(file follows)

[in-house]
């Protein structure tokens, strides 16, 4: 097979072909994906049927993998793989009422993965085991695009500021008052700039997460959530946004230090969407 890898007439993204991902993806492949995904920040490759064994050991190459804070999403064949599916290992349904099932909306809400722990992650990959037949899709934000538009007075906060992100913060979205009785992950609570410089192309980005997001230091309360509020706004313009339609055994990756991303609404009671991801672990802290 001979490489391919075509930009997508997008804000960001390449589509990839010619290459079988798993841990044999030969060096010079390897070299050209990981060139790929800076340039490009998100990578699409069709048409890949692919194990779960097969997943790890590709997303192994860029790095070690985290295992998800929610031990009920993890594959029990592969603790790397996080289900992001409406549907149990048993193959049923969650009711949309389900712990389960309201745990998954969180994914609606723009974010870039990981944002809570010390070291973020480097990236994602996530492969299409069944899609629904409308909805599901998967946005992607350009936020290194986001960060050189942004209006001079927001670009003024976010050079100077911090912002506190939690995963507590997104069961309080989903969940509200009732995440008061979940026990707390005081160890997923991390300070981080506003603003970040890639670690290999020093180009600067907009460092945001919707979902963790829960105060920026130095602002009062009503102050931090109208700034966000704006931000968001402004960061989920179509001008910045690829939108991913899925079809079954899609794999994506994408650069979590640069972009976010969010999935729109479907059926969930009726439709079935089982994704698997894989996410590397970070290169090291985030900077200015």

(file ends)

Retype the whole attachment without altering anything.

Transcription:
[in-house]
């Protein structure tokens, strides 16, 4: 097979072909994906049927993998793989009422993965085991695009500021008052700039997460959530946004230090969407 890898007439993204991902993806492949995904920040490759064994050991190459804070999403064949599916290992349904099932909306809400722990992650990959037949899709934000538009007075906060992100913060979205009785992950609570410089192309980005997001230091309360509020706004313009339609055994990756991303609404009671991801672990802290 001979490489391919075509930009997508997008804000960001390449589509990839010619290459079988798993841990044999030969060096010079390897070299050209990981060139790929800076340039490009998100990578699409069709048409890949692919194990779960097969997943790890590709997303192994860029790095070690985290295992998800929610031990009920993890594959029990592969603790790397996080289900992001409406549907149990048993193959049923969650009711949309389900712990389960309201745990998954969180994914609606723009974010870039990981944002809570010390070291973020480097990236994602996530492969299409069944899609629904409308909805599901998967946005992607350009936020290194986001960060050189942004209006001079927001670009003024976010050079100077911090912002506190939690995963507590997104069961309080989903969940509200009732995440008061979940026990707390005081160890997923991390300070981080506003603003970040890639670690290999020093180009600067907009460092945001919707979902963790829960105060920026130095602002009062009503102050931090109208700034966000704006931000968001402004960061989920179509001008910045690829939108991913899925079809079954899609794999994506994408650069979590640069972009976010969010999935729109479907059926969930009726439709079935089982994704698997894989996410590397970070290169090291985030900077200015």